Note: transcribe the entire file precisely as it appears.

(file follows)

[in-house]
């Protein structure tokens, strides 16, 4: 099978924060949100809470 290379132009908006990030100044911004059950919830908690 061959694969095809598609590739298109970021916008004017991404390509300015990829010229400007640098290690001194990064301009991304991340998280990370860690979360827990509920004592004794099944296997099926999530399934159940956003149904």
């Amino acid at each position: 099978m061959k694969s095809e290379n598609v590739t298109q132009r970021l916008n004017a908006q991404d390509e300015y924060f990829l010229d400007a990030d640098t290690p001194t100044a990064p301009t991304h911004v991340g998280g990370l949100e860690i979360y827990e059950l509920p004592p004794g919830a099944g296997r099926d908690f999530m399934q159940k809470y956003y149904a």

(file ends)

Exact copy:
[in-house]
């Protein structure tokens, strides 16, 4: 099978924060949100809470 290379132009908006990030100044911004059950919830908690 061959694969095809598609590739298109970021916008004017991404390509300015990829010229400007640098290690001194990064301009991304991340998280990370860690979360827990509920004592004794099944296997099926999530399934159940956003149904």
């Amino acid at each position: 099978m061959k694969s095809e290379n598609v590739t298109q132009r970021l916008n004017a908006q991404d390509e300015y924060f990829l010229d400007a990030d640098t290690p001194t100044a990064p301009t991304h911004v991340g998280g990370l949100e860690i979360y827990e059950l509920p004592p004794g919830a099944g296997r099926d908690f999530m399934q159940k809470y956003y149904a």